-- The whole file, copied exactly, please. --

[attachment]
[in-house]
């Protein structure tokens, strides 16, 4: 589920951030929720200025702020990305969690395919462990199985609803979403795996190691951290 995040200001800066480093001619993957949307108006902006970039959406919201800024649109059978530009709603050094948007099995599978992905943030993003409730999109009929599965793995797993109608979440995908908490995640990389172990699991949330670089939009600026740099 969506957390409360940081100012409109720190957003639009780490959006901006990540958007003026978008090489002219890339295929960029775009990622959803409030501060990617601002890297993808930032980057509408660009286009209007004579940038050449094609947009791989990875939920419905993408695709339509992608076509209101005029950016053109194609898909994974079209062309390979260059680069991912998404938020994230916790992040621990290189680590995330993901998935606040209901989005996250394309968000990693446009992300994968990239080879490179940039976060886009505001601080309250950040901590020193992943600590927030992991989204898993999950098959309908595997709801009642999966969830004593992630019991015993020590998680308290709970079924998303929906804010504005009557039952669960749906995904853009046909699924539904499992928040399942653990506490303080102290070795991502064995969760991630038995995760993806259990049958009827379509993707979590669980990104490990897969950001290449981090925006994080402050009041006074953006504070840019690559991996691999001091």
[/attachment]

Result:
[in-house]
């Protein structure tokens, strides 16, 4: 589920951030929720200025702020990305969690395919462990199985609803979403795996190691951290 995040200001800066480093001619993957949307108006902006970039959406919201800024649109059978530009709603050094948007099995599978992905943030993003409730999109009929599965793995797993109608979440995908908490995640990389172990699991949330670089939009600026740099 969506957390409360940081100012409109720190957003639009780490959006901006990540958007003026978008090489002219890339295929960029775009990622959803409030501060990617601002890297993808930032980057509408660009286009209007004579940038050449094609947009791989990875939920419905993408695709339509992608076509209101005029950016053109194609898909994974079209062309390979260059680069991912998404938020994230916790992040621990290189680590995330993901998935606040209901989005996250394309968000990693446009992300994968990239080879490179940039976060886009505001601080309250950040901590020193992943600590927030992991989204898993999950098959309908595997709801009642999966969830004593992630019991015993020590998680308290709970079924998303929906804010504005009557039952669960749906995904853009046909699924539904499992928040399942653990506490303080102290070795991502064995969760991630038995995760993806259990049958009827379509993707979590669980990104490990897969950001290449981090925006994080402050009041006074953006504070840019690559991996691999001091």